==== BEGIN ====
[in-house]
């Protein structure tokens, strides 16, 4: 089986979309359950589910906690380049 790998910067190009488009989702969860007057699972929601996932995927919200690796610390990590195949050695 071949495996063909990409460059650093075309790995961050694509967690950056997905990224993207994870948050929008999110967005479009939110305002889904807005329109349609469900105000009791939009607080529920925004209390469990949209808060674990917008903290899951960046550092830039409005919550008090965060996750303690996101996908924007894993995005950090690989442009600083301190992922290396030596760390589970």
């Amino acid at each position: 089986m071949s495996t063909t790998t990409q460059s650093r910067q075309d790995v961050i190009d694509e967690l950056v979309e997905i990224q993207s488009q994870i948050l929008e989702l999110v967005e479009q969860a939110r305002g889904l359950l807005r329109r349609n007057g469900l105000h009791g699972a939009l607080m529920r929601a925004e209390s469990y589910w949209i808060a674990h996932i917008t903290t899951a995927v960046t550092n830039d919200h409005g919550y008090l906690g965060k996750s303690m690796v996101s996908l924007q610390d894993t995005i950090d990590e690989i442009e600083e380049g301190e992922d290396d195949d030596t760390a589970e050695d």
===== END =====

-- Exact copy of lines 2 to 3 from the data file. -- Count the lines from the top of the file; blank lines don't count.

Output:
């Protein structure tokens, strides 16, 4: 089986979309359950589910906690380049 790998910067190009488009989702969860007057699972929601996932995927919200690796610390990590195949050695 071949495996063909990409460059650093075309790995961050694509967690950056997905990224993207994870948050929008999110967005479009939110305002889904807005329109349609469900105000009791939009607080529920925004209390469990949209808060674990917008903290899951960046550092830039409005919550008090965060996750303690996101996908924007894993995005950090690989442009600083301190992922290396030596760390589970």
């Amino acid at each position: 089986m071949s495996t063909t790998t990409q460059s650093r910067q075309d790995v961050i190009d694509e967690l950056v979309e997905i990224q993207s488009q994870i948050l929008e989702l999110v967005e479009q969860a939110r305002g889904l359950l807005r329109r349609n007057g469900l105000h009791g699972a939009l607080m529920r929601a925004e209390s469990y589910w949209i808060a674990h996932i917008t903290t899951a995927v960046t550092n830039d919200h409005g919550y008090l906690g965060k996750s303690m690796v996101s996908l924007q610390d894993t995005i950090d990590e690989i442009e600083e380049g301190e992922d290396d195949d030596t760390a589970e050695d």